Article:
A novel histological technique for distinguishing between epithelial cells in forensic casework

A novel histological technique for distinguishing between epithelial cells in forensic casework There are a number of forensic cases in which the identification of the epithelial cell type from which DNA originated would provide important probative evidence. This study aimed to develop a technique using histological staining of fixed cells to distinguish between skin, buccal and vaginal epithelium. First, 11 different stains were screened on formalin-fixed, wax-embedded cells from five women. Samples were analysed qualitatively by examining staining patterns (colour) and morphology (absence or presence of nuclei). Three of the staining methods – Dane's, Csaba's and Ayoub-Shklar – were successful in distinguishing skin epithelial cells from buccal and vaginal. Second, cells were smeared directly onto slides, fixed with one of five fixatives and stained with one of the three stains mentioned above. Methanol fixation, coupled with the Dane's staining method, specific to keratin, was the only technique that distinguished between all three cell types. Skin cells stained magenta, red and orange and lacked nuclei; buccal cells stained predominantly orange–pink with red nuclei; while vaginal cells stained bright orange with orange nuclei and a blue extracellular hue. This staining pattern in vaginal cells was consistent in samples collected from 50 women aged between 18 and 67. Identification of cell type from unlabelled micrographs by 10 trained observers showed a mean success rate of 95%. The results of this study demonstrate that histological staining may provide forensic scientists with a technique for distinguishing between skin, buccal and vaginal epithelial cells and thus would enable more conclusive analyses when investigating sexual assault cases. http://www.deepdyve.com/assets/images/DeepDyve-Logo-lg.png Forensic Science International Elsevier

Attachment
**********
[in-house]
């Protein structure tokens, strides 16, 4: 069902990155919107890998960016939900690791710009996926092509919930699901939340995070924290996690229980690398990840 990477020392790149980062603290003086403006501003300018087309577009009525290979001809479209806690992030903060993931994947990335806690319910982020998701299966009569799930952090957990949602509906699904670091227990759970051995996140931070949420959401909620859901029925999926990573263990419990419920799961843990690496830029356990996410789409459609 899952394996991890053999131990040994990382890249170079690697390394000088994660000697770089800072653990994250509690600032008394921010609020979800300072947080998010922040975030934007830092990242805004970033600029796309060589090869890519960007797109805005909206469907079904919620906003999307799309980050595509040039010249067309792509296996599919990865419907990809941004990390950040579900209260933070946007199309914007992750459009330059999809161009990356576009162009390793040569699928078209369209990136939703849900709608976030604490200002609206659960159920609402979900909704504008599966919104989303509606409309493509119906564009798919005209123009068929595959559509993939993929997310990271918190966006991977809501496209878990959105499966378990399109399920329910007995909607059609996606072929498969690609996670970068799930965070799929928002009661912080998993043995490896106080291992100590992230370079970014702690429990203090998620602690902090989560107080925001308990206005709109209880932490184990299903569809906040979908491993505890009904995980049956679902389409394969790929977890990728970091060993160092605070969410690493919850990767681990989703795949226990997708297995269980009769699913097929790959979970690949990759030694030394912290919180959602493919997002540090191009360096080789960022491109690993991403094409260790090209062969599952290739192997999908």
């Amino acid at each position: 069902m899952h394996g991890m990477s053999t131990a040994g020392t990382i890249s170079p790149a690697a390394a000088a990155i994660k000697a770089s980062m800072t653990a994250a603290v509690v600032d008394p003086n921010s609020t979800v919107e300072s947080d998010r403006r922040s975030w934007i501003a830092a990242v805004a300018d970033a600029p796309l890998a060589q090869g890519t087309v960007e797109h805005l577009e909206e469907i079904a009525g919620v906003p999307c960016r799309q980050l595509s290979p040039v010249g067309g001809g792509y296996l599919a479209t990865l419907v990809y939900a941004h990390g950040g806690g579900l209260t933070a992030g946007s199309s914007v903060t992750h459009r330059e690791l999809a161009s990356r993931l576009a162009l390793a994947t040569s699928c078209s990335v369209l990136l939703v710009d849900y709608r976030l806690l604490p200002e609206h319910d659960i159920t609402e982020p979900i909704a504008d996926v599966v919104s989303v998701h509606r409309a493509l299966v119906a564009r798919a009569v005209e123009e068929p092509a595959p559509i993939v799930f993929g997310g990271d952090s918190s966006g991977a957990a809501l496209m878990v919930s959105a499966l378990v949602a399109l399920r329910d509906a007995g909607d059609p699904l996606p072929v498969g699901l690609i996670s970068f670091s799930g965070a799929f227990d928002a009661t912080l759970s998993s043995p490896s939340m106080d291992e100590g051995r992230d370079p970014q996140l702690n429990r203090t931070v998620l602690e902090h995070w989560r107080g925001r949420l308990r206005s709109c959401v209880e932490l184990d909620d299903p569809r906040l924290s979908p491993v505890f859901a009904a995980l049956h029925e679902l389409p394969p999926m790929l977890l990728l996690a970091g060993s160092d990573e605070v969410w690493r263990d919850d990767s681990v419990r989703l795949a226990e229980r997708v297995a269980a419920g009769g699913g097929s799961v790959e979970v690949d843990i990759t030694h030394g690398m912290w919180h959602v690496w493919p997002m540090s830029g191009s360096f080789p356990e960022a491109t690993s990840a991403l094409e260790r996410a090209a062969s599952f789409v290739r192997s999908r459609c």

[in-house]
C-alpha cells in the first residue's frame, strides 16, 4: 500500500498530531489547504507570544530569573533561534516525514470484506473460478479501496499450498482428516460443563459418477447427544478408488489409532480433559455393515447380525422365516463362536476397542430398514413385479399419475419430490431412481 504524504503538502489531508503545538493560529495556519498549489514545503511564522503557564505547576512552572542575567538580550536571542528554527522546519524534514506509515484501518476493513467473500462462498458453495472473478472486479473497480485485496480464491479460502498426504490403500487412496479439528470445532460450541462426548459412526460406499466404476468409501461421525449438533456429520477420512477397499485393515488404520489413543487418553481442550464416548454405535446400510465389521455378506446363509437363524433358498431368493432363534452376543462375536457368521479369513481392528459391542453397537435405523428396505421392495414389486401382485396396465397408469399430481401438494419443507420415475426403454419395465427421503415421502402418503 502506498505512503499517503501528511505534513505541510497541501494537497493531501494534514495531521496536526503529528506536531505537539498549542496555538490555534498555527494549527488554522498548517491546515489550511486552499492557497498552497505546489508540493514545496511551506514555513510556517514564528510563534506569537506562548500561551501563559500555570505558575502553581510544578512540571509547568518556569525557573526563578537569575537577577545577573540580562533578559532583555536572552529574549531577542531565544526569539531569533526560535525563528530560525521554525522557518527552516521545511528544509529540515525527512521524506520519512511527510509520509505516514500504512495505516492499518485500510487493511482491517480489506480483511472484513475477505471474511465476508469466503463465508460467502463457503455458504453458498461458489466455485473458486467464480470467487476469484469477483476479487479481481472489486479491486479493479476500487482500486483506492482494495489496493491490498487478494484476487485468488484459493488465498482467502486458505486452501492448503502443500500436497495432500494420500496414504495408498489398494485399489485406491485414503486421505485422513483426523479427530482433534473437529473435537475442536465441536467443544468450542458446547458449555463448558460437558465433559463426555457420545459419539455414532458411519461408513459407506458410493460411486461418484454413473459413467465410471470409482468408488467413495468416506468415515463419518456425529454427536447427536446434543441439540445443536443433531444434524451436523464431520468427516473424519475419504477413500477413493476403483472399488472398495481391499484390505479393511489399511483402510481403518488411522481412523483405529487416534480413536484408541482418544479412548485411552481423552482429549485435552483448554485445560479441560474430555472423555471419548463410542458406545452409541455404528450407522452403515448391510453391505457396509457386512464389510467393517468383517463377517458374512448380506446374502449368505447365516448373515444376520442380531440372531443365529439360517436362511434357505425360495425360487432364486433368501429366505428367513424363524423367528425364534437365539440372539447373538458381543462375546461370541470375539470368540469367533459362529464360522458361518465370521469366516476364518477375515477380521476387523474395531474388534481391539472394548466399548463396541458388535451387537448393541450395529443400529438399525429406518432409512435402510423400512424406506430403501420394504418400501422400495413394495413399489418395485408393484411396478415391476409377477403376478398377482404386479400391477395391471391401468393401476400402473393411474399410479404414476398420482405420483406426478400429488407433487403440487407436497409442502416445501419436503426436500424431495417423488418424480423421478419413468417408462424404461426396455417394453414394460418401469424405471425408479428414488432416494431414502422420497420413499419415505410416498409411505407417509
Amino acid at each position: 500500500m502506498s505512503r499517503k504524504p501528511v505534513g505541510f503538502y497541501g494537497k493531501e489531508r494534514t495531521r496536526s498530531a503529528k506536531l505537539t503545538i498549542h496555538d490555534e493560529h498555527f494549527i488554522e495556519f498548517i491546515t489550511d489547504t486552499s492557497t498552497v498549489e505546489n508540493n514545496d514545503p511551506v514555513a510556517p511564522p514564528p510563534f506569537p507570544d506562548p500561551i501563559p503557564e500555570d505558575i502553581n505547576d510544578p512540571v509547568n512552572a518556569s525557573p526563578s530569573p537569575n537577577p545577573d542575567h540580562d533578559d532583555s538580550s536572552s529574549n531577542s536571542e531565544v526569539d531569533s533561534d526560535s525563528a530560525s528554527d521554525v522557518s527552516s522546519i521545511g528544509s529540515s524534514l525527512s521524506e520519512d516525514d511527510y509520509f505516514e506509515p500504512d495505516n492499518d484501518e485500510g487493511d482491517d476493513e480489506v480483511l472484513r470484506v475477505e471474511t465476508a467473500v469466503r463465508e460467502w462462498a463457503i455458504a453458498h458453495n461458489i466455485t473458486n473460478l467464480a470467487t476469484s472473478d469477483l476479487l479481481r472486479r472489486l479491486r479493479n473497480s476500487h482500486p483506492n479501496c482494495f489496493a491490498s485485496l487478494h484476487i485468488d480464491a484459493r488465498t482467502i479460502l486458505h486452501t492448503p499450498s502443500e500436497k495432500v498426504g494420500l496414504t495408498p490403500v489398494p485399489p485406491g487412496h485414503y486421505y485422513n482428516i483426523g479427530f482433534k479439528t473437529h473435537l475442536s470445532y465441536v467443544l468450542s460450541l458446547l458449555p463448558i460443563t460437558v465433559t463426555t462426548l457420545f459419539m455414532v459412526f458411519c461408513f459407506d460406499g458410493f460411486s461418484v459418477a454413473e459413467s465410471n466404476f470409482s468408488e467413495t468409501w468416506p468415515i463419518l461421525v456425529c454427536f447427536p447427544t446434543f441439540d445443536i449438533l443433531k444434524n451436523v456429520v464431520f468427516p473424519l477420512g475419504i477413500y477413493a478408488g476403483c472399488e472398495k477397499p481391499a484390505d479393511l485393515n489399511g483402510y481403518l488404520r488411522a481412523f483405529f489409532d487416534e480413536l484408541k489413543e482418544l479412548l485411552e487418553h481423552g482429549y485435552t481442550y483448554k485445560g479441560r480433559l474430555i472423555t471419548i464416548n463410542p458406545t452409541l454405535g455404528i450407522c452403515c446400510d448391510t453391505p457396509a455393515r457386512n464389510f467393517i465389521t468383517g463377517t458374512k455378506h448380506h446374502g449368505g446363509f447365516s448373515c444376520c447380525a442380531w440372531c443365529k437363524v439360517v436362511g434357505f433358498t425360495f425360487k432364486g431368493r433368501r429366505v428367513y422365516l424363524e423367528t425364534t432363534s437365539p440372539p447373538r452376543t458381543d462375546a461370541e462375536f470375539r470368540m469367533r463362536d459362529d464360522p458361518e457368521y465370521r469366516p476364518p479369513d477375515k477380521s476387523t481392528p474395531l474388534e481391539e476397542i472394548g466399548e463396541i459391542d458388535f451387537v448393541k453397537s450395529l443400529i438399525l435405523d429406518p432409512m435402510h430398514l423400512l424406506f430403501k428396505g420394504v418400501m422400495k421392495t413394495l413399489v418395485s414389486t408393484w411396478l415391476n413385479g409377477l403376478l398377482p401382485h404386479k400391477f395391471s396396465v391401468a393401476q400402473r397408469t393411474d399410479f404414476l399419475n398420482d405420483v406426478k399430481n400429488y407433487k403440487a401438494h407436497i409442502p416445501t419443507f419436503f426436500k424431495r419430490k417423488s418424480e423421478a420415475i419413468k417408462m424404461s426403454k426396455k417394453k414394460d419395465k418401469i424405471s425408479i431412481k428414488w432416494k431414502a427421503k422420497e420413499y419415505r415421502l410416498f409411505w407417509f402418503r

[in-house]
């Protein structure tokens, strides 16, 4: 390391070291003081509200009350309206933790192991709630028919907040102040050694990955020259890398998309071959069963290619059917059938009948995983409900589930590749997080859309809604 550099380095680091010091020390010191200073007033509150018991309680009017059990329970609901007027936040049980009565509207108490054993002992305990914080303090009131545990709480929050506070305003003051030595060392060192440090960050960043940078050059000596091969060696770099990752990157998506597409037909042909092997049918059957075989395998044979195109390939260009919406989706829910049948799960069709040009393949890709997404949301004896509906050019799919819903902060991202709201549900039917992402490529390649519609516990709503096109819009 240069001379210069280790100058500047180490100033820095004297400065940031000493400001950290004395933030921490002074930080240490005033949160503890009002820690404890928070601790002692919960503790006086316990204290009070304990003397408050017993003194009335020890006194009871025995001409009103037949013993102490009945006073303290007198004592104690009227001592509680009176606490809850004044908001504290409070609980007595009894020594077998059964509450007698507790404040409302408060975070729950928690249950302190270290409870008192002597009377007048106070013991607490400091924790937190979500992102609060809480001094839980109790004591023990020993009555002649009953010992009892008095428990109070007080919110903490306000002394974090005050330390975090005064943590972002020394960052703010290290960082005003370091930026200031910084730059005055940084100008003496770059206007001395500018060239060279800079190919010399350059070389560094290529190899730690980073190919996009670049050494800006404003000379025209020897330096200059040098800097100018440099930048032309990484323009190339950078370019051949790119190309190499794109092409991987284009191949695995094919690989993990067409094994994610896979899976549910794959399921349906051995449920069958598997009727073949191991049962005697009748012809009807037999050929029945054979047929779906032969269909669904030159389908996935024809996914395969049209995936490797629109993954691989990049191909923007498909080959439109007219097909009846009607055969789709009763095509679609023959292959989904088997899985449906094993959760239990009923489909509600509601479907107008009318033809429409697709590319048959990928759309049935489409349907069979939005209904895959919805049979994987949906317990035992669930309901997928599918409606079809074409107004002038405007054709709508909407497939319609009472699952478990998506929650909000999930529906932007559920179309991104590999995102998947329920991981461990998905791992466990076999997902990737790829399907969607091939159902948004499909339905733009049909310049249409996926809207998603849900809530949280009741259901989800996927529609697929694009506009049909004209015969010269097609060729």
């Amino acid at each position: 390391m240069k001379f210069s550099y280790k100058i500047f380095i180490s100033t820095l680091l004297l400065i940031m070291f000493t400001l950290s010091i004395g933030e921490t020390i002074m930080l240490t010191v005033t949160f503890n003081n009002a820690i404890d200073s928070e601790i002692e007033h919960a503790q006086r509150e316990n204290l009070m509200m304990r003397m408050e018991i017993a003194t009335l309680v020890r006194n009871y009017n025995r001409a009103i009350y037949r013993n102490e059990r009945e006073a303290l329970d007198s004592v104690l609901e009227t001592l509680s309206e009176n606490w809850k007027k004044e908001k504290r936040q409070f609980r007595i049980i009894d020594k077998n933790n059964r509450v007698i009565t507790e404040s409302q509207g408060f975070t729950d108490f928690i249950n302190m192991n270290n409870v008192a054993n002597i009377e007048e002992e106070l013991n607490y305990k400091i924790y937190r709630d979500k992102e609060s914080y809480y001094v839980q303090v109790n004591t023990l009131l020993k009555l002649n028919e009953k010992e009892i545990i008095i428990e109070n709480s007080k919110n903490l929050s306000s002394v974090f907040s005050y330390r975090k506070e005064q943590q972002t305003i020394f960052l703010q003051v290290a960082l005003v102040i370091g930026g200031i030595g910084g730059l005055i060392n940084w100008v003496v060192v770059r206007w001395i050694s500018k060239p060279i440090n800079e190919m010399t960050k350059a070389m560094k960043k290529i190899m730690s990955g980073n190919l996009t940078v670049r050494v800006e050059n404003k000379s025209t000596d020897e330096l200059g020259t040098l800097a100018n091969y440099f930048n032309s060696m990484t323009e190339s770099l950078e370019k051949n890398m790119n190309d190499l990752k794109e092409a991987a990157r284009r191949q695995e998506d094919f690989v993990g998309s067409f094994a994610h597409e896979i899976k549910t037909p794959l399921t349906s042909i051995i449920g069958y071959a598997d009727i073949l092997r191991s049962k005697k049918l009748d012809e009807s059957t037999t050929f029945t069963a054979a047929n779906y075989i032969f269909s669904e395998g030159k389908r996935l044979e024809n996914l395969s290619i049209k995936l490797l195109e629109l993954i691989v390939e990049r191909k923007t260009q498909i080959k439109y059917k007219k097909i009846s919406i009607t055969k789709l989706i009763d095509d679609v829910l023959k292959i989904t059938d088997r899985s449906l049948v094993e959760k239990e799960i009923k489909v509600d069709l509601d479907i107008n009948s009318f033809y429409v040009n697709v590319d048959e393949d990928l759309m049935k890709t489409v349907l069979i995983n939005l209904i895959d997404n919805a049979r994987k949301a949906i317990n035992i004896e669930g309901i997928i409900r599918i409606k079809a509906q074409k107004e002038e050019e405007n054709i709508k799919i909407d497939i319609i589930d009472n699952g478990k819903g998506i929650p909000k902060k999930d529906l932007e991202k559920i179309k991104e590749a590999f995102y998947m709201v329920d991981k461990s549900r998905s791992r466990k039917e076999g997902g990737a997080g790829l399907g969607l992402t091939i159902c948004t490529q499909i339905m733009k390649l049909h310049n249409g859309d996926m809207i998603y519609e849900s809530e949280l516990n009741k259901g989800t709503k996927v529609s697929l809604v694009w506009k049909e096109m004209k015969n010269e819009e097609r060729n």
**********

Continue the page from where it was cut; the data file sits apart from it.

A novel histological technique for distinguishing between epithelial cells in forensic casework

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Publisher
Elsevier
Copyright
Copyright © 2008 Elsevier Ireland Ltd
ISSN
0379-0738
D.O.I.
10.1016/j.forsciint.2008.01.010
Publisher site
See Article on Publisher Site

Abstract

There are a number of forensic cases in which the identification of the epithelial cell type from which DNA originated would provide important probative evidence. This study aimed to develop a technique using histological staining of fixed cells to distinguish between skin, buccal and vaginal epithelium. First, 11 different stains were screened on formalin-fixed, wax-embedded cells from five women. Samples were analysed qualitatively by examining staining patterns (colour) and morphology (absence or presence of nuclei). Three of the staining methods – Dane's, Csaba's and Ayoub-Shklar – were successful in distinguishing skin epithelial cells from buccal and vaginal. Second, cells were smeared directly onto slides, fixed with one of five fixatives and stained with one of the three stains mentioned above. Methanol fixation, coupled with the Dane's staining method, specific to keratin, was the only technique that distinguished between all three cell types. Skin cells stained magenta, red and orange and lacked nuclei; buccal cells stained predominantly orange–pink with red nuclei; while vaginal cells stained bright orange with orange nuclei and a blue extracellular hue. This staining pattern in vaginal cells was consistent in samples collected from 50 women aged between 18 and 67. Identification of cell type from unlabelled micrographs by 10 trained observers showed a mean success rate of 95%. The results of this study demonstrate that histological staining may provide forensic scientists with a technique for distinguishing between skin, buccal and vaginal epithelial cells and thus would enable more conclusive analyses when investigating sexual assault cases.

Journal

Forensic Science InternationalElsevier

Published: Jun 10, 2008

References

  • Immunohistochemical staining as a potential method for the identification of vaginal epithelial cells in forensic casework
    Paterson, S.K.; Jensen, C.G.; Vintiner, S.K.; McGlashan, S.R.
  • Stratified squamous epithelia produce mucin-like glycoproteins
    Gipson, I.K.; Spurr-Michaud, S.J.; Tisdale, A.S.; Kublin, C.; Cintron, C.; Keutmann, H.
  • Theory and practice of histological techniques

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